Methods. The authors studied all cerebral arteriography reports produced at a single institution, the University of Virginia, between April 1969 and January 1980. A review of 3684 arteriograms demonstrated 24 cases of asymptomatic aneurysms, yielding a prevalence rate of 0.65%. The majority (67%) of the 24 patients harboring unruptured aneurysms were women. More than 90% of the unruptured aneurysms were located in the anterior circulation and in locations similar to those found in patients with ruptured aneurysms. Nearly 80% of the aneurysms were smaller than 1 cm in their greatest diameter. The frequency of asymmetrical unruptured aneurysms (0.6–1.5%) was constant throughout all relevant age ranges (35–84 years).

Conclusions. While keeping in mind appropriate caveats in extrapolating from these data, the prevalence rate of asymptomatic unruptured aneurysms found in the present study allows an estimation of the yearly rate of rupture of these lesions. The authors suggest that this yearly rate of rupture falls within the range of 1 to 2%.

Restricted access

H. Richard Winn

Restricted access

James M. Schuster, Anthony M. Avellino, Frederick A. Mann, Allain A. Girouard, M. Sean Grady, David W. Newell, H. Richard Winn, Jens R. Chapman, and Sohail K. Mirza

Object. The use of structural allografts in spinal osteomyelitis remains controversial because of the perceived risk of persistent infection related to a devitalized graft and spinal hardware. The authors have identified 47 patients over the last 3.5 years who underwent a surgical decompression and stabilization procedure in which fresh-frozen allografts were used after aggressive removal of infected and devitalized tissue. The patients subsequently underwent 6 weeks of postoperative antibiotic therapy (12 months for those with tuberculosis [TB]).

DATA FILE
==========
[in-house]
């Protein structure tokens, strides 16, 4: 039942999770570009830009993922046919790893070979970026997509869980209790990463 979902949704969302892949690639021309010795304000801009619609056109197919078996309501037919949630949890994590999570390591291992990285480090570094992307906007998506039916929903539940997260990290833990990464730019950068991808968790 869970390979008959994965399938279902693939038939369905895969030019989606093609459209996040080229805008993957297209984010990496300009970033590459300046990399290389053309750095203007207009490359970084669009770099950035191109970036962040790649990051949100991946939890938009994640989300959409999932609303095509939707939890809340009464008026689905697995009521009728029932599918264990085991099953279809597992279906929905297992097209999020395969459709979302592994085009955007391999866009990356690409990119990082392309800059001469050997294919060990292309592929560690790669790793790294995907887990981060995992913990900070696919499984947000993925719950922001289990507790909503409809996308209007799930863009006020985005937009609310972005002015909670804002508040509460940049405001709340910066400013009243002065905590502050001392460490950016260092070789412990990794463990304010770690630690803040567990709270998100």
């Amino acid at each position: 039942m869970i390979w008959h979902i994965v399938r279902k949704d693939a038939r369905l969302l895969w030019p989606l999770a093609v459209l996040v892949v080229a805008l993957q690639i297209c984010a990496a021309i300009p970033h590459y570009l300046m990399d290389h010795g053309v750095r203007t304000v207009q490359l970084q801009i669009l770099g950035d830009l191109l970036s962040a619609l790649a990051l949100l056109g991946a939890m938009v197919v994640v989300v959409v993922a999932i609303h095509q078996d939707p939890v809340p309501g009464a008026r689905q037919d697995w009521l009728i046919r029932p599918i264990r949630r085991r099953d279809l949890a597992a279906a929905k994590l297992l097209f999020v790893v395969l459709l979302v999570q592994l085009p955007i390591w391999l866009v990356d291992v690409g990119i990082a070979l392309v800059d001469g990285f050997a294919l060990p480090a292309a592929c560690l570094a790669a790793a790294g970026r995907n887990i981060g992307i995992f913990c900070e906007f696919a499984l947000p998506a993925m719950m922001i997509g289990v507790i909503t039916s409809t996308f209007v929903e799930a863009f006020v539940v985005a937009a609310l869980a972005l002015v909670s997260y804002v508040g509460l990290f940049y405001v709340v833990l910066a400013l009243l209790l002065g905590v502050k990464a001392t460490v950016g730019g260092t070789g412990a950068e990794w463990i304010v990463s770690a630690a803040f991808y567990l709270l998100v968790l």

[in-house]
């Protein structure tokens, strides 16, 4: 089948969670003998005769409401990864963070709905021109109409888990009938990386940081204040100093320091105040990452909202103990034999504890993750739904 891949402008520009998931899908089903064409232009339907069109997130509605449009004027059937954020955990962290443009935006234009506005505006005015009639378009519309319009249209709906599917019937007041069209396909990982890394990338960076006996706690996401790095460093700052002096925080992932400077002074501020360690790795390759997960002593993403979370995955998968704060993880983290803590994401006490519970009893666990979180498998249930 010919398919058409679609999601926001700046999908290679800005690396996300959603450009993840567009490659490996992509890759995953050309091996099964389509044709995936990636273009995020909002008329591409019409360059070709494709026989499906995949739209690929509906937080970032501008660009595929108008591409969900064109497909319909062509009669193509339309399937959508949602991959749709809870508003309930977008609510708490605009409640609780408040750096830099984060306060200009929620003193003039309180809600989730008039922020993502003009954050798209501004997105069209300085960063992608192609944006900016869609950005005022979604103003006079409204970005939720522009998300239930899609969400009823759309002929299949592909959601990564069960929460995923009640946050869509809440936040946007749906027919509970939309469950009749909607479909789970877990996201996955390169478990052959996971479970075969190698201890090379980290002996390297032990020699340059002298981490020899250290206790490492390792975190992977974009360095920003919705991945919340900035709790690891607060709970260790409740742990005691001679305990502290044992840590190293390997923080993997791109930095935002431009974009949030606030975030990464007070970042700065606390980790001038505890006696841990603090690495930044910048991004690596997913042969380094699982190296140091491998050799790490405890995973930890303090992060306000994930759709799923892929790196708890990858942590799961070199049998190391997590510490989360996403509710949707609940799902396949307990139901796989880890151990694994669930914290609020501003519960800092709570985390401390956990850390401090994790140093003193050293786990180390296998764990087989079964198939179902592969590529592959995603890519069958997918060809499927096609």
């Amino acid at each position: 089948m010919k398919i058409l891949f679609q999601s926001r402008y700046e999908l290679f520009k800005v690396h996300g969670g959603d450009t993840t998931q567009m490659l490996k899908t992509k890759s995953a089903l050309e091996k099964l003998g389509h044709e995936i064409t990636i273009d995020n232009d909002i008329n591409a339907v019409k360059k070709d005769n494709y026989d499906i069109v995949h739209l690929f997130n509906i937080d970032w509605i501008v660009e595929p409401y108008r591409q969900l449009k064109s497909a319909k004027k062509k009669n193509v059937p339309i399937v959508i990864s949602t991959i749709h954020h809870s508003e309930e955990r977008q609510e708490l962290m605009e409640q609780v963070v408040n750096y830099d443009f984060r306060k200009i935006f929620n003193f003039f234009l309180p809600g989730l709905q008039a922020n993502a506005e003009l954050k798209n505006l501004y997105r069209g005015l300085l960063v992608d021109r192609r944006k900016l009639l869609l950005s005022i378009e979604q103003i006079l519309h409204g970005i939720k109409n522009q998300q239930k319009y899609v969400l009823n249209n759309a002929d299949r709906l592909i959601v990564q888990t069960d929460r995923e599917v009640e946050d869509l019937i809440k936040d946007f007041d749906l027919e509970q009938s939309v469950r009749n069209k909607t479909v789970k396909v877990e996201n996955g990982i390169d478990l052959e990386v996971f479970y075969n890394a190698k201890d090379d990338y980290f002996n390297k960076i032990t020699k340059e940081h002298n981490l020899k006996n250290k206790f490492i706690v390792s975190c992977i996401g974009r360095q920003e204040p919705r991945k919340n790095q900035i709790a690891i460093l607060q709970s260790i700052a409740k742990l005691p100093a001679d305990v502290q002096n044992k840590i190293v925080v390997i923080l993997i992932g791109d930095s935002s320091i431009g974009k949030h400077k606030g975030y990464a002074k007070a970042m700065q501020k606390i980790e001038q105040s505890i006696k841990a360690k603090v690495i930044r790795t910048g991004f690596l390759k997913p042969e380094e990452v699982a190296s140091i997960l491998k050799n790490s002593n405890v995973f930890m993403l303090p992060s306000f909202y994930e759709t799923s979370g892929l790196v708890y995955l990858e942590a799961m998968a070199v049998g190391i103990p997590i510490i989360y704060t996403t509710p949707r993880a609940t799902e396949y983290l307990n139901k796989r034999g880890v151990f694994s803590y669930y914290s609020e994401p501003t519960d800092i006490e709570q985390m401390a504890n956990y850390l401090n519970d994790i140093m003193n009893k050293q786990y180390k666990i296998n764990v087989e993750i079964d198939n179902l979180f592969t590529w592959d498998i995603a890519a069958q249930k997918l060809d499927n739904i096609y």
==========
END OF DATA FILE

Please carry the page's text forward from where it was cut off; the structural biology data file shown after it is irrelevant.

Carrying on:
Methods. Follow-up data included results of serial clinical examinations, radiography, laboratory analysis (erythrocyte sedimentation rate and white blood cell count), and clinical outcome questionnaires. Of the original 47 patients (14 women and 33 men, aged 14–83 years), 39 were available for follow up. The average follow-up period at the time this article was submitted was 17 ± 9 months (median 14 months, range 6–45 months). In the majority of cases (57%), a Staphylococcus species was the infectious organism. Predisposing risk factors included intravenous drug abuse (IVDA), previous surgery, diabetes, TB, and concurrent infections. During the follow-up period only two patients suffered recurrent infection at a contiguous level; both had a history of IVDA and one also had a chronic excoriating skin condition. No other recurrent infections have been identified, and no patient has required reoperation for persistent infection or allograft/hardware failure.

Conclusions. It is the authors' opinion that the use of structural allografts in combination with aggressive tissue debridement and adjuvant antibiotic therapy provide a safe and effective therapy in cases of spinal osteomyelitis requiring surgery.